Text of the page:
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A hidden child of the Holocaust: NWSS students meet a survivor

Student hosts Matt Forero and Scotia Cookson shared their insights after hearing from a child survivor during the Second Symposium on the Holocaust at NWSS.


NWSS Second Symposium on the Holocaust: The risk of looking out a window….

For NWSS student Scotia Cookson, learning that a child risked death for the simple act of looking out a window speaks volumes about the darkest chapter of modern history.

“Your right to see the world was taken away,” she told Dr. Robert Krell, a child survivor of the Holocaust who is now a Professor of Psychiatry at the University of BC.

Dr. Krell shared his childhood memories with more than 1,000 grade 10 and 11 students at Massey Theatre last week during the second NWSS Symposium on the Holocaust,  with Cookson and Matt Forero acting as student hosts.

As a Jewish child, Krell was hidden from age 3 to 5 with a Christian family in Holland during the German Occupation to avoid deportation to the death camps – where six million Jews of Europe were systematically murdered during World War Two.

The child’s dark curly hair in a family of blondes was a dangerous give-away that could lead to his death, as well as the death penalty for his Dutch caregivers for sheltering a Jew.

Cookson called Krell’s experience  “a reminder of how the Holocaust was a time when the brutal nature of stereotyping, prejudice and racism overtook humanity.”

Krell explained that the liberation of Holland with the end of World War Two was a time of jubilation – but for Jewish children like himself who were separated from their parents, hidden, and who survived, it most often meant they were orphaned and that their entire families had been murdered. “Death was all around. I walked the streets of The Hague and virtually no one came back. The murder rate was over 80 per cent.”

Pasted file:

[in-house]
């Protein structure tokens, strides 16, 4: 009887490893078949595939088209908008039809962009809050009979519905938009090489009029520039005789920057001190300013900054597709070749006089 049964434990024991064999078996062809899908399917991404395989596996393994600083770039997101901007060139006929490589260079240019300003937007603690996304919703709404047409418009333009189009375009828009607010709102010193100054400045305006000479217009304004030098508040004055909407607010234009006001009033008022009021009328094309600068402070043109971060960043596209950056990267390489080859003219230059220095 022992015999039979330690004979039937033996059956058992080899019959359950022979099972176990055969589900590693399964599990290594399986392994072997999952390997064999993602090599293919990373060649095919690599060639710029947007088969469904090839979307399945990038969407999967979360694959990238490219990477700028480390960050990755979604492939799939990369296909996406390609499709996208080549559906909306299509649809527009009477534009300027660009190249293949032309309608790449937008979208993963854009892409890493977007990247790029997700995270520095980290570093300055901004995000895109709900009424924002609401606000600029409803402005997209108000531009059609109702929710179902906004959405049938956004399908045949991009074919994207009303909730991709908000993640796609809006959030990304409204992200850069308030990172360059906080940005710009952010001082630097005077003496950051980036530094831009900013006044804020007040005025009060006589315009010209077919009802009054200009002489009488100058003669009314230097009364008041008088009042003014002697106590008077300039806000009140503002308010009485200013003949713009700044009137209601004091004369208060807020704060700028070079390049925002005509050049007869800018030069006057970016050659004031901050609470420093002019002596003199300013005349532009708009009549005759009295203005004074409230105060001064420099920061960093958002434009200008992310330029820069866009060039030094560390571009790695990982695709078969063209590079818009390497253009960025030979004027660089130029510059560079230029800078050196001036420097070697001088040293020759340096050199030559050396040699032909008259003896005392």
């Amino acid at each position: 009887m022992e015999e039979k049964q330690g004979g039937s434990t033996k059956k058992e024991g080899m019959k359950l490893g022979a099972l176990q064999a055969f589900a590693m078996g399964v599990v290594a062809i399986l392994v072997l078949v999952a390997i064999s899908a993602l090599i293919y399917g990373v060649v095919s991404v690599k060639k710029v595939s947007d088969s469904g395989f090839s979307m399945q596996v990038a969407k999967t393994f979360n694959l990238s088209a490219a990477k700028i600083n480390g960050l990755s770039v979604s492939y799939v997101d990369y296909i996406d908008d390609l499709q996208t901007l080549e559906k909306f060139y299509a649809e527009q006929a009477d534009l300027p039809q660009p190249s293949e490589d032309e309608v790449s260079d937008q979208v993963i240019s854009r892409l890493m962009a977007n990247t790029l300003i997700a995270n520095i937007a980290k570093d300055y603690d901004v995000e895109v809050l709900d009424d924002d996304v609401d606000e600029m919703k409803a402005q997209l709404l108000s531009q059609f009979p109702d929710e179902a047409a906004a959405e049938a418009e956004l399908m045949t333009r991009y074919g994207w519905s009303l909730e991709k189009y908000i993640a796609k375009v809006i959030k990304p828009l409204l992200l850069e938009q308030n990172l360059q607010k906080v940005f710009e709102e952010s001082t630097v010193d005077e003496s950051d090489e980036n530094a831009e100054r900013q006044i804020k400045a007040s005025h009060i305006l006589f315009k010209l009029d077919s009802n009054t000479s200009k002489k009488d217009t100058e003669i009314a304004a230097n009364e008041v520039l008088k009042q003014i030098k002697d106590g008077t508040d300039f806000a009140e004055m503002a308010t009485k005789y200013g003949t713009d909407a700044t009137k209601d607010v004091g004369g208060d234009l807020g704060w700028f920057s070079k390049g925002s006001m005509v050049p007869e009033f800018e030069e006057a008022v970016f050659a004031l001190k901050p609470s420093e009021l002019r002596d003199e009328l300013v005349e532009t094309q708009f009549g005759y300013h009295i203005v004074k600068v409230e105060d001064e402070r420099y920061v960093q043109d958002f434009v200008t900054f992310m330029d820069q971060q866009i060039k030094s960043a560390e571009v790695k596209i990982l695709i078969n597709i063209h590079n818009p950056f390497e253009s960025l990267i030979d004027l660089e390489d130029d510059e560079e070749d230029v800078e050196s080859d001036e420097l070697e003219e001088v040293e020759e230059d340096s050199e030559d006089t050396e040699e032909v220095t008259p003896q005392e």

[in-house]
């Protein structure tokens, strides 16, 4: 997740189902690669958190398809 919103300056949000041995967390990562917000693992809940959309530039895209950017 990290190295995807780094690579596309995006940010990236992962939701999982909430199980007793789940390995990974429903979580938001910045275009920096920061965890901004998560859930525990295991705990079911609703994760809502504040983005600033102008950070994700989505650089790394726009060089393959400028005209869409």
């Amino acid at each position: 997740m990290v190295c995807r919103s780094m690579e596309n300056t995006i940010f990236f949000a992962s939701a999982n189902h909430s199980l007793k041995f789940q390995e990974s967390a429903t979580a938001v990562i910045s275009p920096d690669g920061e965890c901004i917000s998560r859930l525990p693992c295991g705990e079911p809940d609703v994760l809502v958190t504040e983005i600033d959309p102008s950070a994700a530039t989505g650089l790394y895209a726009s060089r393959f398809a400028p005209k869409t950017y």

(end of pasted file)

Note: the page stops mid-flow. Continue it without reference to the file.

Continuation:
A warning against hatred…

Krell – and his parents  – survived, but as he discovered in his new life as an eager immigrant to Vancouver in 1951, and later as a child and family psychiatrist, the experiences of children whose families survived the concentration camps would continue to haunt their daily lives.

Cookson said in hearing his story that it was ‘imperative that we study and learn from history to avoid repeating past mistakes.”

For Forero, the contrast between Krell’s childhood and his own spent playing with friends and family is a stark reminder that not all children have had the same rights as he has had. He said students have a “tremendous opportunity to exert our rights as human beings” and that experiences like Krell’s are a “reminder and warning against allowing hate to enter our communities.”

The NWSS students are among the last generation of those who will have the opportunity to meet a survivor of the Holocaust more than 70 years after the end of the Second World War.



Raising questions: Students engage with living history…

Students who lined up during the symposium panel discussion asked thoughtful and penetrating questions that touched on issues such as Krell’s experience of anti-Semitism in Vancouver and Canada, to the role of ordinary people in mass murder.

As former teacher and long-time Holocaust educator Kit Krieger explained, the “war on Jews” by Nazi Germany incorporated the use of technology, propaganda, mass communication and a bureaucratic approach to genocide.

The Holocaust was a time when doctors turned from healing to killing, when architects and engineers used their talents to design efficient death camps; and when highly educated people with doctorates devised a “Final Solution” to eradicate an entire race of people from Europe.

“In thinking of the enormity of what happened in the most sophisticated and cultured country of the time, you have to know: if it happened there, it is possible anywhere,” Krieger said.